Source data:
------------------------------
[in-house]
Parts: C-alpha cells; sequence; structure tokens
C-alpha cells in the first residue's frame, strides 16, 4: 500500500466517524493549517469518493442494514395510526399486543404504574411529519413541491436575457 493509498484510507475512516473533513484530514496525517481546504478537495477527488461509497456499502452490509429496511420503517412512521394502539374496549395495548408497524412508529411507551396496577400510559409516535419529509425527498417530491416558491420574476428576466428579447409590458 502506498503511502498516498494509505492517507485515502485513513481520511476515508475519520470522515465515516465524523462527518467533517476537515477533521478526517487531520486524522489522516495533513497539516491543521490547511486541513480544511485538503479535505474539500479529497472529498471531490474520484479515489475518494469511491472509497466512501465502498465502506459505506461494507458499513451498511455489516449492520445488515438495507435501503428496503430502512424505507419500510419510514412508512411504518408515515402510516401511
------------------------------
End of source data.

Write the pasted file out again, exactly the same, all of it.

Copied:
[in-house]
Parts: C-alpha cells; sequence; structure tokens
C-alpha cells in the first residue's frame, strides 16, 4: 500500500466517524493549517469518493442494514395510526399486543404504574411529519413541491436575457 493509498484510507475512516473533513484530514496525517481546504478537495477527488461509497456499502452490509429496511420503517412512521394502539374496549395495548408497524412508529411507551396496577400510559409516535419529509425527498417530491416558491420574476428576466428579447409590458 502506498503511502498516498494509505492517507485515502485513513481520511476515508475519520470522515465515516465524523462527518467533517476537515477533521478526517487531520486524522489522516495533513497539516491543521490547511486541513480544511485538503479535505474539500479529497472529498471531490474520484479515489475518494469511491472509497466512501465502498465502506459505506461494507458499513451498511455489516449492520445488515438495507435501503428496503430502512424505507419500510419510514412508512411504518408515515402510516401511